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Experts recommend that your student loan payments not exceed 8% of your first-year income. Many studies have also concluded that 8% is the
appropriate amount. Most mortgage lenders do not permit more than 8% of your income for student loans in order to buy a house based upon their
experience. If you share income and expenses with a spouse, then it is 8% of your household income.
The SLOPE calculator can determine the percentage of student loans to income for you. SLOPE (Student Loans Over Projected Earnings) is the formula
to determine the percentage. In other words, it is the amount of your student loan payments divided by your projected first-year earnings or income.
SLOPE also has a budget worksheet to help you plan your future income and expenses after you graduate.
The SLOPE calculator is actually several calculators in one. SLOPE determines:
SLOPE is also fun! Your results are presented on a graph which represents the percent of student loans to projected earnings over time. As your
income increases, student loans represent a lower percentage. When you pay off your loans, the percent is zero. On a graph, this is a downhill slope!
We have skiers on the slope. If you're a skier then you know there are green, blue, and black slopes in the trail guide.
- How much interest would be capitalized on unsubsidized Stafford Loans (if you do not pay the interest while you are in school or during your grace period).
- How much your monthly payment amounts would be (after adding in capitalized interest).
- What percent of your income is taken up by student loan payments, based upon your career choice.
Your results will also be on green, blue, and black slopes. You want to be on the green slopes.
- Green is for comfortable skiing.
- Blue is for intermediate skiers with good skills.
- Black is for advanced skiers who like to take risks!
Ready to go skiing?
- You choose your career from over 20 occupational categories in a dropdown box. After choosing your category, pick the specific career from a new dropdown box.
Entry-level salaries are displayed with each career. The salaries are specific to California.
- You enter each loan you plan to borrow by academic year and grade level. This will take a little planning. There is a chart with loan limits to help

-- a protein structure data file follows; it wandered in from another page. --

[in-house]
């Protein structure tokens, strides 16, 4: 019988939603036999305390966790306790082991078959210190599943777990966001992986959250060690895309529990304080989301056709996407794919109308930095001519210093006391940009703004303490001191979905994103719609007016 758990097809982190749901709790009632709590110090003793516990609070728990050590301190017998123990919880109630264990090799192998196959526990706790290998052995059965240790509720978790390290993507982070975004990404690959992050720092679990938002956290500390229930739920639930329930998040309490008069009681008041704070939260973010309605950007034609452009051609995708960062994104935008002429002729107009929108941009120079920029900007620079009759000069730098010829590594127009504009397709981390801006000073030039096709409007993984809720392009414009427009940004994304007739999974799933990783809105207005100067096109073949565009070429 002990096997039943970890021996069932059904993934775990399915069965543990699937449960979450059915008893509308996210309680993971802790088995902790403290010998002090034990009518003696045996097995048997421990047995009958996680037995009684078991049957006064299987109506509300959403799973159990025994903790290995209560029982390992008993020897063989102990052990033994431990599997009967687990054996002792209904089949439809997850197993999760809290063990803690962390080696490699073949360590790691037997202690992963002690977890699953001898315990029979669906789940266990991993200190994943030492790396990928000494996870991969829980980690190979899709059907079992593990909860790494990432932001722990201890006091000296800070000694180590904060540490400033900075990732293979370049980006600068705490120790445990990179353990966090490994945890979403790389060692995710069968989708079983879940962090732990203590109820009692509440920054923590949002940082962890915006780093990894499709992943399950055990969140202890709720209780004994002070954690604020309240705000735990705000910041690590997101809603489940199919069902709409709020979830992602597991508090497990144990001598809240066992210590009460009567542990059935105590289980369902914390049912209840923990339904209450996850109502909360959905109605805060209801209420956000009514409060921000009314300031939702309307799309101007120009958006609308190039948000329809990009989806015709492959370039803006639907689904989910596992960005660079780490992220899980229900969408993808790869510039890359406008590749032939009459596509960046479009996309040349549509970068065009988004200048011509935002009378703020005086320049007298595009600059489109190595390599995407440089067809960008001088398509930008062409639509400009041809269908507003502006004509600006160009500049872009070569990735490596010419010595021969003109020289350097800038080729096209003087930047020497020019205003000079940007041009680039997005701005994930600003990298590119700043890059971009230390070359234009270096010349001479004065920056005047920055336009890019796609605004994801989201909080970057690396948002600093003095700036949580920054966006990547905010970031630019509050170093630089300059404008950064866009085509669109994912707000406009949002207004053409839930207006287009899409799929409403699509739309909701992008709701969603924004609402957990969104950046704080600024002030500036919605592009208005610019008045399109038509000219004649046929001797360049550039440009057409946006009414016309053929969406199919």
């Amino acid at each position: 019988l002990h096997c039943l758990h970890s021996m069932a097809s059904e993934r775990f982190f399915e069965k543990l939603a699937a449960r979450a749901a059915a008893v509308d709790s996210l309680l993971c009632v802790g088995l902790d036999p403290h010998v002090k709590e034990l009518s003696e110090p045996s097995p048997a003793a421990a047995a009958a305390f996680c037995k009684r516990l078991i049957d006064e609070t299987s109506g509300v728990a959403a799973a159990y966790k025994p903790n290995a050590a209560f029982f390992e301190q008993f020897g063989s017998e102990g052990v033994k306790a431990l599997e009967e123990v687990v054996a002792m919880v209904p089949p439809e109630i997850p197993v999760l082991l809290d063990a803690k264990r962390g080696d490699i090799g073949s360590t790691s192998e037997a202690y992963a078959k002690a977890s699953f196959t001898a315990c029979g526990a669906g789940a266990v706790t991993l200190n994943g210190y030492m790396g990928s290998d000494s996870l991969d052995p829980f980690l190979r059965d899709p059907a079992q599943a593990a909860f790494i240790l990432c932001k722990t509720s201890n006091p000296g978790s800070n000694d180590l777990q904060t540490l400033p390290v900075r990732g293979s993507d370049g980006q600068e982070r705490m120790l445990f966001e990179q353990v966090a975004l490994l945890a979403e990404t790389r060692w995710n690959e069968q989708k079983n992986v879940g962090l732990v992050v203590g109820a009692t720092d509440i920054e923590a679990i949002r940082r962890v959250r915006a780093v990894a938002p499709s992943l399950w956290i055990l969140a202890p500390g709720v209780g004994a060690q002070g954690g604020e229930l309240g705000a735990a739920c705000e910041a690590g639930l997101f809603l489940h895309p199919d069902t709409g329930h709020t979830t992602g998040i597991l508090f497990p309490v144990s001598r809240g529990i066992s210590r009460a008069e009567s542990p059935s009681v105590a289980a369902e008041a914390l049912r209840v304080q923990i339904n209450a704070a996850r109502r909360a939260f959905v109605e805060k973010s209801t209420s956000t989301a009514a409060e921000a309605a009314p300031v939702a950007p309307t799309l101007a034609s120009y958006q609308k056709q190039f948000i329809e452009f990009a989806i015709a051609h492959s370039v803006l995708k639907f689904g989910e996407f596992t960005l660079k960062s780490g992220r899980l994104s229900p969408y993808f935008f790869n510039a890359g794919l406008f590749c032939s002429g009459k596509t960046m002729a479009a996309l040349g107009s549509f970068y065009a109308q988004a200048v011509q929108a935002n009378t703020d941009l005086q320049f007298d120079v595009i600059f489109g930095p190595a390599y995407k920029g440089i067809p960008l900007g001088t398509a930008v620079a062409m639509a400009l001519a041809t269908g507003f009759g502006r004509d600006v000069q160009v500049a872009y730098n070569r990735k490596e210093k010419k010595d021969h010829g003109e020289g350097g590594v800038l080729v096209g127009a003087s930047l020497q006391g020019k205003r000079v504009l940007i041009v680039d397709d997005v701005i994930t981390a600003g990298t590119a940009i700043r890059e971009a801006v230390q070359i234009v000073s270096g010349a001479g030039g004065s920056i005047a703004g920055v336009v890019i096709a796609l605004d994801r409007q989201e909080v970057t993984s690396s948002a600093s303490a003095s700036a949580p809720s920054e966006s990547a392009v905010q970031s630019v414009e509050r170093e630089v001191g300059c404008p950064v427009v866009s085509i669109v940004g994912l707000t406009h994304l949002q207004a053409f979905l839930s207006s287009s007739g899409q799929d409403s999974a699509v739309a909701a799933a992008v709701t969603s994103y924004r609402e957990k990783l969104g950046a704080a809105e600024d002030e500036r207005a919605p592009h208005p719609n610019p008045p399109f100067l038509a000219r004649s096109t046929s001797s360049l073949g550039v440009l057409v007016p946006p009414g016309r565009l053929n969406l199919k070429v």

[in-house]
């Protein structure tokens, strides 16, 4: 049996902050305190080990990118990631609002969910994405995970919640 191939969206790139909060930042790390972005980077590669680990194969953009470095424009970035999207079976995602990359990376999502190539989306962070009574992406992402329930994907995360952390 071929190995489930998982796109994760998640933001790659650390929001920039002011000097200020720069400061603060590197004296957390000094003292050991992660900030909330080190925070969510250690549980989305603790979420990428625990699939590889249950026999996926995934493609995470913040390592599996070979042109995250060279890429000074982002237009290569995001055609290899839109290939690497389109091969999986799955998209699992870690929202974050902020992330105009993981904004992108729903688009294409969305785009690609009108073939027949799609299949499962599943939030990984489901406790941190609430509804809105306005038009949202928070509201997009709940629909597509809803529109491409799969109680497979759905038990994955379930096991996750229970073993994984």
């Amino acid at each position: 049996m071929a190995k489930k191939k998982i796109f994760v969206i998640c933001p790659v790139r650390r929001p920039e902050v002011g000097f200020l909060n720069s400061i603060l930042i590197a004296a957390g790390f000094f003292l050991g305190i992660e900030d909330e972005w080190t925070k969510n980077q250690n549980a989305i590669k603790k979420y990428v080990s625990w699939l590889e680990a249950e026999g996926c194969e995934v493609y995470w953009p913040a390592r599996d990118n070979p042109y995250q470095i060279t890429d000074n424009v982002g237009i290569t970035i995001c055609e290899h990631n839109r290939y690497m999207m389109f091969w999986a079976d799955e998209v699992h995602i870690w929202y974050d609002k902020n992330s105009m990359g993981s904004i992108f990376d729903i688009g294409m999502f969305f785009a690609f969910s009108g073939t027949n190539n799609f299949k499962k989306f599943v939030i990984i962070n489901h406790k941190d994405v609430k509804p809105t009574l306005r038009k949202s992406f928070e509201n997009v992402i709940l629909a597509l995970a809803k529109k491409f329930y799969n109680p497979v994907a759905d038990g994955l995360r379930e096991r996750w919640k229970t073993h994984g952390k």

you. You also need to estimate the dates you will start school and plan to graduate (for calculating capitalized interest).
- You may change the interest rate, loan term (years for repayment), and minimum monthly payments that are already entered. We used
the maximum interest rate, standard loan term, and minimum payment requirements for new loans. We estimated them for private alternative loans.
- You can see how much you can save on interest if you shorten the loan term or raise the minimum payments (you may have to run SLOPE
with the defaults first to see what the loan term and payment amount would ordinarily be). You can also see how much lower your payments will
be if you choose to pay interest on an unsubsidized Stafford Loan while you are in school and during your grace period.
Start the SLOPE Calculator
Recent Repayment Studies: Susan P. Choy, U.S. Department of Education, National Center for Education
Statistics, Debt Burden Four Years after College, August 2000. Patricia M. Scherscel, USAGroup Foundation New Agenda Series, Student Indebtedness:
Are Borrowers Pushing the Limits? November 1998.
Salary Statistics: U.S. Department of Labor, 2001 Occupational Employment and Wage Estimates.
The SLOPE Calculator was developed by the Colorado Student Loan Program, and this web-based version initially appeared on the ColoradoMentor website. The SLOPE Calculator is presented here with the permission of the Colorado Student Loan Program.